• Clinical performance of a free-breathing spatiotemporally accelerated 3-D time-resolved contrast-enhanced pediatric abdominal MR angiography. Pediatric radiology Zhang, T., Yousaf, U., Hsiao, A., Cheng, J. Y., Alley, M. T., Lustig, M., Pauly, J. M., Vasanawala, S. S. 2015; 45 (11): 1635-1643

    Abstract

    Pediatric contrast-enhanced MR angiography is often limited by respiration, other patient motion and compromised spatiotemporal resolution.To determine the reliability of a free-breathing spatiotemporally accelerated 3-D time-resolved contrast-enhanced MR angiography method for depicting abdominal arterial anatomy in young children.With IRB approval and informed consent, we retrospectively identified 27 consecutive children (16 males and 11 females; mean age: 3.8 years, range: 14 days to 8.4 years) referred for contrast-enhanced MR angiography at our institution, who had undergone free-breathing spatiotemporally accelerated time-resolved contrast-enhanced MR angiography studies. A radio-frequency-spoiled gradient echo sequence with Cartesian variable density k-space sampling and radial view ordering, intrinsic motion navigation and intermittent fat suppression was developed. Images were reconstructed with soft-gated parallel imaging locally low-rank method to achieve both motion correction and high spatiotemporal resolution. Quality of delineation of 13 abdominal arteries in the reconstructed images was assessed independently by two radiologists on a five-point scale. Ninety-five percent confidence intervals of the proportion of diagnostically adequate cases were calculated. Interobserver agreements were also analyzed.Eleven out of 13 arteries achieved acceptable image quality (mean score range: 3.9-5.0) for both readers. Fair to substantial interobserver agreement was reached on nine arteries.Free-breathing spatiotemporally accelerated 3-D time-resolved contrast-enhanced MR angiography frequently yields diagnostic image quality for most abdominal arteries in young children.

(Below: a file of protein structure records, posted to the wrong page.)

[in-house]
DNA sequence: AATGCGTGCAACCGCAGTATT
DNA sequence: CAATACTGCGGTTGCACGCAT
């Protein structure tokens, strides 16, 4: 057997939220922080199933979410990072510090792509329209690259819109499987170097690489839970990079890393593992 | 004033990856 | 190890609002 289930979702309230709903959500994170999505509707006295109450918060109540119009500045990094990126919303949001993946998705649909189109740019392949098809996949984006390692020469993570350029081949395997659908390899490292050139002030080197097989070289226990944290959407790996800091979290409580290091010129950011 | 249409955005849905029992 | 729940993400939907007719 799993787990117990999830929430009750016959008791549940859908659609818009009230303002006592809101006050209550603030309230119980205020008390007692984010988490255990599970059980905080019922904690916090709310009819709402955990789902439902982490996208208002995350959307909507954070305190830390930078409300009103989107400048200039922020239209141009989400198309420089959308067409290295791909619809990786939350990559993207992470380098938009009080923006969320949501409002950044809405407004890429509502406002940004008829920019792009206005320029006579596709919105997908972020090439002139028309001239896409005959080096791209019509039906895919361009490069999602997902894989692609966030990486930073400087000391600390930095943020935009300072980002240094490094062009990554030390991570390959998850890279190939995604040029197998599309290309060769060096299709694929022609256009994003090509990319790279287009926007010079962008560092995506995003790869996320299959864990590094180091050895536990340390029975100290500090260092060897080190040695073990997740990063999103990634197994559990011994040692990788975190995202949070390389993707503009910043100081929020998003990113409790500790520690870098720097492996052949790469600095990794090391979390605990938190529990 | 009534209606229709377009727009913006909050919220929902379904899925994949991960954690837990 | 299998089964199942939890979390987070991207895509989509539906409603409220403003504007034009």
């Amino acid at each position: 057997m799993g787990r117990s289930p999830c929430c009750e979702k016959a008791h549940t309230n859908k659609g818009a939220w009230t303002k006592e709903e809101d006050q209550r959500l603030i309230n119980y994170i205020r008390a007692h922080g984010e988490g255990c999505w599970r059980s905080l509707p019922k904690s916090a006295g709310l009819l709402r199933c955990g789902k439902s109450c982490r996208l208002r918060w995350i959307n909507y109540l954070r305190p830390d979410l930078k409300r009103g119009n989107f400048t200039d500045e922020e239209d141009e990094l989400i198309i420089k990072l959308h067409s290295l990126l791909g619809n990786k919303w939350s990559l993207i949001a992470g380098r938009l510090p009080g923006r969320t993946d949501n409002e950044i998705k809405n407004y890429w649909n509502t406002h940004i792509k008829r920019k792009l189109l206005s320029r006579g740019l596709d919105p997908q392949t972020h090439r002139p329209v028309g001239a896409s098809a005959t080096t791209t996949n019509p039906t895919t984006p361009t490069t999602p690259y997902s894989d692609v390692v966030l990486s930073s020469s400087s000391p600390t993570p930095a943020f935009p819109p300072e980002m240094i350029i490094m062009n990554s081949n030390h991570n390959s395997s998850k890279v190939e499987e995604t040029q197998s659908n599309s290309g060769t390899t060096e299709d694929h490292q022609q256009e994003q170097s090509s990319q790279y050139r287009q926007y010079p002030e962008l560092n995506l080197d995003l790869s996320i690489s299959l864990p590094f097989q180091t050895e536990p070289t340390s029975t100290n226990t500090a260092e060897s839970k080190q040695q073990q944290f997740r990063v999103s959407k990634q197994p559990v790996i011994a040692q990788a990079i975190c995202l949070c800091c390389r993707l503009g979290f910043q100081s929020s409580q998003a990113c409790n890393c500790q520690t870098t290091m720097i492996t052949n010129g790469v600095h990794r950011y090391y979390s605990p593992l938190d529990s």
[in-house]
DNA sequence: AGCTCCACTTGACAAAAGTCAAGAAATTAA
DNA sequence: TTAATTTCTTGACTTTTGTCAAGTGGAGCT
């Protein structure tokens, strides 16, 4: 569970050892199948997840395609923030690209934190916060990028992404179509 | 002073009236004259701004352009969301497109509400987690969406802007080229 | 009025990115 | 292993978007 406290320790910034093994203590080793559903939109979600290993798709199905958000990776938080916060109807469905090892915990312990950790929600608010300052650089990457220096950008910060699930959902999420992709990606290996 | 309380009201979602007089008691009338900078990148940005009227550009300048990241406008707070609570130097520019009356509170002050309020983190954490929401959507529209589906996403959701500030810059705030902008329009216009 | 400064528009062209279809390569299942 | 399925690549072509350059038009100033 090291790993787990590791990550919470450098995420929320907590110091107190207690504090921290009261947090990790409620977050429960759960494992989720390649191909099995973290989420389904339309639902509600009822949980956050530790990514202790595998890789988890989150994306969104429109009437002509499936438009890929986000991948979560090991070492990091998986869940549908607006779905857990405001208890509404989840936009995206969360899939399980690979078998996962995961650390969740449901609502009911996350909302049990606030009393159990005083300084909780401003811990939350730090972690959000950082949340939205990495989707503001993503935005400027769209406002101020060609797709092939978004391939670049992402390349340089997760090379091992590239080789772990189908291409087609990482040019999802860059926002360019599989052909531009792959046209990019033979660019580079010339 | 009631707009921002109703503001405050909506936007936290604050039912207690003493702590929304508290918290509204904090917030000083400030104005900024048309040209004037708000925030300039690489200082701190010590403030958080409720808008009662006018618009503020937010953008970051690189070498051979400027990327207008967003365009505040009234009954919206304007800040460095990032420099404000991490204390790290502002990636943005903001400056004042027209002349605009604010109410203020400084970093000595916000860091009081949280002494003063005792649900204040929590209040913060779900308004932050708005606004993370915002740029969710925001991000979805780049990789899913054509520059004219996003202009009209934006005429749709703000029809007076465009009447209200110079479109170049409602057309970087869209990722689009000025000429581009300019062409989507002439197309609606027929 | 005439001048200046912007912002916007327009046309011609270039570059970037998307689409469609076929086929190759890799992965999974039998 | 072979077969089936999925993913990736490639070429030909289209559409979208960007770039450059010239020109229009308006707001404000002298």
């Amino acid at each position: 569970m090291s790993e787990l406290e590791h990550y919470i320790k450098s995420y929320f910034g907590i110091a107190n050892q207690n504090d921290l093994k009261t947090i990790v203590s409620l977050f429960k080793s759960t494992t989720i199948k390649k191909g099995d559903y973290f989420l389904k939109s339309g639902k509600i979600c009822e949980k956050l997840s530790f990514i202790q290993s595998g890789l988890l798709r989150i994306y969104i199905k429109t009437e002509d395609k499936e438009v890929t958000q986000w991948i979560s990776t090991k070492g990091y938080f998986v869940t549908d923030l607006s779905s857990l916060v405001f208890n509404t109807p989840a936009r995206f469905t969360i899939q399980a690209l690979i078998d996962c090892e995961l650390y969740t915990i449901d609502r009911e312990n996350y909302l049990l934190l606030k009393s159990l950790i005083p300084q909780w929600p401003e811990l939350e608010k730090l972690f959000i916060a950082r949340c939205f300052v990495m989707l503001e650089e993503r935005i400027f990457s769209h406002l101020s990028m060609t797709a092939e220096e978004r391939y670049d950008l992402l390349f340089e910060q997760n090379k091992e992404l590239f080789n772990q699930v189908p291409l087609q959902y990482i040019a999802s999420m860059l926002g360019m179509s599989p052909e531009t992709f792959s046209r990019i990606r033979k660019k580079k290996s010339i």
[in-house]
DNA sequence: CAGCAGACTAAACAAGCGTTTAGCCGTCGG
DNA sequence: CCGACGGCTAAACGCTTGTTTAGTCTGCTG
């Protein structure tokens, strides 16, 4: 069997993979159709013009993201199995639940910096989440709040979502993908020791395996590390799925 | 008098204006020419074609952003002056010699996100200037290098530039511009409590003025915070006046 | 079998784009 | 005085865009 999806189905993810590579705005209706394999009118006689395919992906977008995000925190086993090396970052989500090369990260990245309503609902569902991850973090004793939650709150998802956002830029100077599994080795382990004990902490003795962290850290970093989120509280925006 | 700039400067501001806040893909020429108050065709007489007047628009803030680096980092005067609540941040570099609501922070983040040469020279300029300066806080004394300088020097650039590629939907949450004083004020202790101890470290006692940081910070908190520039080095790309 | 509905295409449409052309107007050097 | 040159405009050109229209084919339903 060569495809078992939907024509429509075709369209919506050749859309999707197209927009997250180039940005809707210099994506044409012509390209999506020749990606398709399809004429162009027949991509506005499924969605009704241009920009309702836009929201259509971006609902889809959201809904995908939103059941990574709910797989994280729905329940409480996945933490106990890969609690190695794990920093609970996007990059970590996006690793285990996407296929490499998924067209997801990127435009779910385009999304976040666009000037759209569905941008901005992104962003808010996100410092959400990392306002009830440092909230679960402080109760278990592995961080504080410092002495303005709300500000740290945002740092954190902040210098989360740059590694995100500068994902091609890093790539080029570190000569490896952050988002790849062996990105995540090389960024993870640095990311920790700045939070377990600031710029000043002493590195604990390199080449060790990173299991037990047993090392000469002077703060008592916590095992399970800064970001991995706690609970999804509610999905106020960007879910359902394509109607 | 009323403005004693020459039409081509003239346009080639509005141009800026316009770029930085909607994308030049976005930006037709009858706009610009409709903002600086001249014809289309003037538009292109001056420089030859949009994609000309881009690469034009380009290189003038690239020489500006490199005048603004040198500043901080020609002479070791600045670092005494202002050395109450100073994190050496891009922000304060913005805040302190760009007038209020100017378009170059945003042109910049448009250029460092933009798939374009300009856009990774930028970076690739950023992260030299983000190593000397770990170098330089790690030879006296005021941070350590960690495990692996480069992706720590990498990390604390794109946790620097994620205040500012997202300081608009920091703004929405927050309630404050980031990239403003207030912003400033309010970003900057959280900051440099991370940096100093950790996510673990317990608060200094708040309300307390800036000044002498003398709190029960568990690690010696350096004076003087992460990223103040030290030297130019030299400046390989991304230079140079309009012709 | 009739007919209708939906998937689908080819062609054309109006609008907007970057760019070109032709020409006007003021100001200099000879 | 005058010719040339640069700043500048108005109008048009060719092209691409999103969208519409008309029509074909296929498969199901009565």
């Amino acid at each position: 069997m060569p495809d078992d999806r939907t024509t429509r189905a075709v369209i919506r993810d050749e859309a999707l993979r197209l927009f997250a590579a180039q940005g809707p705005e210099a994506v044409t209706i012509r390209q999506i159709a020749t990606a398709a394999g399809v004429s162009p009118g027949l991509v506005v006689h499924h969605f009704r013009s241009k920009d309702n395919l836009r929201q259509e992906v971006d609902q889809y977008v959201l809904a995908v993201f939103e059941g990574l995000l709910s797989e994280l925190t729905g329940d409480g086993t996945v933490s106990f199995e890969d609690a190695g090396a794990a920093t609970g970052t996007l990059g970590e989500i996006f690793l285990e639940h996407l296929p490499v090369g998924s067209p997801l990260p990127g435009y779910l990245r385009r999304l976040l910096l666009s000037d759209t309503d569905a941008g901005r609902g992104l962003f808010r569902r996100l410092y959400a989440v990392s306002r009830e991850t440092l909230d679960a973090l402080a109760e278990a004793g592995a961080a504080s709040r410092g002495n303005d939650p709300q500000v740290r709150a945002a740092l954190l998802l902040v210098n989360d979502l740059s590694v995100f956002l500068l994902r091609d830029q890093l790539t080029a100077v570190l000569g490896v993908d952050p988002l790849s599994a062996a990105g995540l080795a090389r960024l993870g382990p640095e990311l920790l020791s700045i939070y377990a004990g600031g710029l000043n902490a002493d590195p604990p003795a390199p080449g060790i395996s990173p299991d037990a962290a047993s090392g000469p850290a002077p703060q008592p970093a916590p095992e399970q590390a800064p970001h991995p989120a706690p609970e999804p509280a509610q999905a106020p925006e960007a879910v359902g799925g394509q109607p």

View details for DOI 10.1007/s00247-015-3384-y

    View details for PubMedID 26040509

    View details for PubMedCentralID PMC4580561

  • Free-breathing pediatric MRI with nonrigid motion correction and acceleration JOURNAL OF MAGNETIC RESONANCE IMAGING Cheng, J. Y., Zhang, T., Ruangwattanapaisarn, N., Alley, M. T., Uecker, M., Pauly, J. M., Lustig, M., Vasanawala, S. S. 2015; 42 (2): 407-420

    Abstract

    To develop and assess motion correction techniques for high-resolution pediatric abdominal volumetric magnetic resonance images acquired free-breathing with high scan efficiency.First, variable-density sampling and radial-like phase-encode ordering were incorporated into the 3D Cartesian acquisition. Second, intrinsic multichannel butterfly navigators were used to measure respiratory motion. Lastly, these estimates are applied for both motion-weighted data-consistency in a compressed sensing and parallel imaging reconstruction, and for nonrigid motion correction using a localized autofocusing framework. With Institutional Review Board approval and informed consent/assent, studies were performed on 22 consecutive pediatric patients. Two radiologists independently scored the images for overall image quality, degree of motion artifacts, and sharpness of hepatic vessels and the diaphragm. The results were assessed using paired Wilcoxon test and weighted kappa coefficient for interobserver agreements.The complete procedure yielded significantly better overall image quality (mean score of 4.7 out of 5) when compared to using no correction (mean score of 3.4, P < 0.05) and to using motion-weighted accelerated imaging (mean score of 3.9, P < 0.05). With an average scan time of 28 seconds, the proposed method resulted in comparable image quality to conventional prospective respiratory-triggered acquisitions with an average scan time of 91 seconds (mean score of 4.5).With the proposed methods, diagnosable high-resolution abdominal volumetric scans can be obtained from free-breathing data acquisitions. J. Magn. Reson. Imaging 2015;42:407-420.

    View details for DOI 10.1002/jmri.24785

    View details for Web of Science ID 000358258600019

    View details for PubMedCentralID PMC4404177

  • Ferumoxytol as an off-label contrast agent in body 3T MR angiography: a pilot study in children PEDIATRIC RADIOLOGY Ruangwattanapaisarn, N., Hsiao, A., Vasanawala, S. S. 2015; 45 (6): 831-839